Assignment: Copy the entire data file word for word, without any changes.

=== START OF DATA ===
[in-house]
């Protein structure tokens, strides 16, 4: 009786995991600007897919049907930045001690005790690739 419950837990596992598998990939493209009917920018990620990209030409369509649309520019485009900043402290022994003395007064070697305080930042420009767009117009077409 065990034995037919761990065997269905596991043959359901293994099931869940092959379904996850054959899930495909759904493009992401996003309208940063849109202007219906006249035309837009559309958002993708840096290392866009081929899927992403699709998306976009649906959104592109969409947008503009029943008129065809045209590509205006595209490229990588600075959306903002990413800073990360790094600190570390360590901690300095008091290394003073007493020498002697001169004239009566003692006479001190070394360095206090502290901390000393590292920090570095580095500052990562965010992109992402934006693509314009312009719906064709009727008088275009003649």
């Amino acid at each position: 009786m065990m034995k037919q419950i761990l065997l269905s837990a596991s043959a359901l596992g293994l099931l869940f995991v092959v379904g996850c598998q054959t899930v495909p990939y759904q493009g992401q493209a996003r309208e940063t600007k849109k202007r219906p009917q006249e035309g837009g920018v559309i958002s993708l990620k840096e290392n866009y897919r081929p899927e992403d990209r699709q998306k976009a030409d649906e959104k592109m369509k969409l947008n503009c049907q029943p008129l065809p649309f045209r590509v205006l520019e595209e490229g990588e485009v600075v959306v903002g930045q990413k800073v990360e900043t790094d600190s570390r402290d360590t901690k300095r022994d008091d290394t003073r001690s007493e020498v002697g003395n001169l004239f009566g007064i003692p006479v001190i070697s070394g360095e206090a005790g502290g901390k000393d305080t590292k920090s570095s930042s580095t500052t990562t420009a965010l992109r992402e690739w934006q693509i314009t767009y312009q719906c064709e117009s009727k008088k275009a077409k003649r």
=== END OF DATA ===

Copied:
[in-house]
């Protein structure tokens, strides 16, 4: 009786995991600007897919049907930045001690005790690739 419950837990596992598998990939493209009917920018990620990209030409369509649309520019485009900043402290022994003395007064070697305080930042420009767009117009077409 065990034995037919761990065997269905596991043959359901293994099931869940092959379904996850054959899930495909759904493009992401996003309208940063849109202007219906006249035309837009559309958002993708840096290392866009081929899927992403699709998306976009649906959104592109969409947008503009029943008129065809045209590509205006595209490229990588600075959306903002990413800073990360790094600190570390360590901690300095008091290394003073007493020498002697001169004239009566003692006479001190070394360095206090502290901390000393590292920090570095580095500052990562965010992109992402934006693509314009312009719906064709009727008088275009003649």
């Amino acid at each position: 009786m065990m034995k037919q419950i761990l065997l269905s837990a596991s043959a359901l596992g293994l099931l869940f995991v092959v379904g996850c598998q054959t899930v495909p990939y759904q493009g992401q493209a996003r309208e940063t600007k849109k202007r219906p009917q006249e035309g837009g920018v559309i958002s993708l990620k840096e290392n866009y897919r081929p899927e992403d990209r699709q998306k976009a030409d649906e959104k592109m369509k969409l947008n503009c049907q029943p008129l065809p649309f045209r590509v205006l520019e595209e490229g990588e485009v600075v959306v903002g930045q990413k800073v990360e900043t790094d600190s570390r402290d360590t901690k300095r022994d008091d290394t003073r001690s007493e020498v002697g003395n001169l004239f009566g007064i003692p006479v001190i070697s070394g360095e206090a005790g502290g901390k000393d305080t590292k920090s570095s930042s580095t500052t990562t420009a965010l992109r992402e690739w934006q693509i314009t767009y312009q719906c064709e117009s009727k008088k275009a077409k003649r």